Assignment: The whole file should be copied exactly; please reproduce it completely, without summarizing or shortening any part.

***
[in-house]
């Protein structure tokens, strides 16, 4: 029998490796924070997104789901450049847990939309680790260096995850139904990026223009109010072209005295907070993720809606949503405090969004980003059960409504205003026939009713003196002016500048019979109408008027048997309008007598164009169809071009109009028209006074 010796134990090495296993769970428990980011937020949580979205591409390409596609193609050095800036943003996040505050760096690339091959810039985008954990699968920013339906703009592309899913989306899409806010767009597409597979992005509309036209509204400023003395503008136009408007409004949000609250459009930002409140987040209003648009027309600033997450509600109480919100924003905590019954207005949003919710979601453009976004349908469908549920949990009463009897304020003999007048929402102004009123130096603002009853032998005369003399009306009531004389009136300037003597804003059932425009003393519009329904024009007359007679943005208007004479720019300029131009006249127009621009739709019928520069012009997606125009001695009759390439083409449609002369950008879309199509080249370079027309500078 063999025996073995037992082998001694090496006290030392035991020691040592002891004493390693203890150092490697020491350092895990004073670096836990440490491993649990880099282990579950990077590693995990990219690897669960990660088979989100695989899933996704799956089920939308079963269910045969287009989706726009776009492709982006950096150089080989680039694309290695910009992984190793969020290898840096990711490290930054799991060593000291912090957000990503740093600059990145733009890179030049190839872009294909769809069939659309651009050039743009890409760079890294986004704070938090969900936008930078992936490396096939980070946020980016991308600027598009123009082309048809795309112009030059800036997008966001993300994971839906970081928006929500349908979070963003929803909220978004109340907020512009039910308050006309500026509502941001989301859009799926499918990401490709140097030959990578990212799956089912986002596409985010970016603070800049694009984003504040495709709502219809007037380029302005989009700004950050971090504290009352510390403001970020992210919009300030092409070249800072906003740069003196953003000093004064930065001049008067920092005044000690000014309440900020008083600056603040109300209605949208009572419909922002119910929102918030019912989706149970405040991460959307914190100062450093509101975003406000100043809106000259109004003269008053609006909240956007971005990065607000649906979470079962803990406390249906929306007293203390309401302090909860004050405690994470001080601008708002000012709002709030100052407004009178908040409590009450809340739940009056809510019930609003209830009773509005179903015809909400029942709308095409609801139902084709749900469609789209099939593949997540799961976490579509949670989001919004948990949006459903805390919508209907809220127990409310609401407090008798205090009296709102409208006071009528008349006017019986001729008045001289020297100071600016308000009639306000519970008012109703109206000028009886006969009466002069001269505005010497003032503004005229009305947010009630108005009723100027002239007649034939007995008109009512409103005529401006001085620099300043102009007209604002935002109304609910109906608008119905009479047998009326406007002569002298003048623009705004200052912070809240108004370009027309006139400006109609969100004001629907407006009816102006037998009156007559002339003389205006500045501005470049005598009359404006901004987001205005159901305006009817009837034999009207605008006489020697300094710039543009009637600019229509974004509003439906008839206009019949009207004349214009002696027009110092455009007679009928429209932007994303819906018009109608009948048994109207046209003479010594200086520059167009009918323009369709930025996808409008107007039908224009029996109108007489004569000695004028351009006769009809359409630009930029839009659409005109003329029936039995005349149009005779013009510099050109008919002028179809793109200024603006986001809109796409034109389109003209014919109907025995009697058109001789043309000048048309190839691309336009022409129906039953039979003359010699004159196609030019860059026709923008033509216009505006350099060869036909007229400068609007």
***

[in-house]
């Protein structure tokens, strides 16, 4: 029998490796924070997104789901450049847990939309680790260096995850139904990026223009109010072209005295907070993720809606949503405090969004980003059960409504205003026939009713003196002016500048019979109408008027048997309008007598164009169809071009109009028209006074 010796134990090495296993769970428990980011937020949580979205591409390409596609193609050095800036943003996040505050760096690339091959810039985008954990699968920013339906703009592309899913989306899409806010767009597409597979992005509309036209509204400023003395503008136009408007409004949000609250459009930002409140987040209003648009027309600033997450509600109480919100924003905590019954207005949003919710979601453009976004349908469908549920949990009463009897304020003999007048929402102004009123130096603002009853032998005369003399009306009531004389009136300037003597804003059932425009003393519009329904024009007359007679943005208007004479720019300029131009006249127009621009739709019928520069012009997606125009001695009759390439083409449609002369950008879309199509080249370079027309500078 063999025996073995037992082998001694090496006290030392035991020691040592002891004493390693203890150092490697020491350092895990004073670096836990440490491993649990880099282990579950990077590693995990990219690897669960990660088979989100695989899933996704799956089920939308079963269910045969287009989706726009776009492709982006950096150089080989680039694309290695910009992984190793969020290898840096990711490290930054799991060593000291912090957000990503740093600059990145733009890179030049190839872009294909769809069939659309651009050039743009890409760079890294986004704070938090969900936008930078992936490396096939980070946020980016991308600027598009123009082309048809795309112009030059800036997008966001993300994971839906970081928006929500349908979070963003929803909220978004109340907020512009039910308050006309500026509502941001989301859009799926499918990401490709140097030959990578990212799956089912986002596409985010970016603070800049694009984003504040495709709502219809007037380029302005989009700004950050971090504290009352510390403001970020992210919009300030092409070249800072906003740069003196953003000093004064930065001049008067920092005044000690000014309440900020008083600056603040109300209605949208009572419909922002119910929102918030019912989706149970405040991460959307914190100062450093509101975003406000100043809106000259109004003269008053609006909240956007971005990065607000649906979470079962803990406390249906929306007293203390309401302090909860004050405690994470001080601008708002000012709002709030100052407004009178908040409590009450809340739940009056809510019930609003209830009773509005179903015809909400029942709308095409609801139902084709749900469609789209099939593949997540799961976490579509949670989001919004948990949006459903805390919508209907809220127990409310609401407090008798205090009296709102409208006071009528008349006017019986001729008045001289020297100071600016308000009639306000519970008012109703109206000028009886006969009466002069001269505005010497003032503004005229009305947010009630108005009723100027002239007649034939007995008109009512409103005529401006001085620099300043102009007209604002935002109304609910109906608008119905009479047998009326406007002569002298003048623009705004200052912070809240108004370009027309006139400006109609969100004001629907407006009816102006037998009156007559002339003389205006500045501005470049005598009359404006901004987001205005159901305006009817009837034999009207605008006489020697300094710039543009009637600019229509974004509003439906008839206009019949009207004349214009002696027009110092455009007679009928429209932007994303819906018009109608009948048994109207046209003479010594200086520059167009009918323009369709930025996808409008107007039908224009029996109108007489004569000695004028351009006769009809359409630009930029839009659409005109003329029936039995005349149009005779013009510099050109008919002028179809793109200024603006986001809109796409034109389109003209014919109907025995009697058109001789043309000048048309190839691309336009022409129906039953039979003359010699004159196609030019860059026709923008033509216009505006350099060869036909007229400068609007």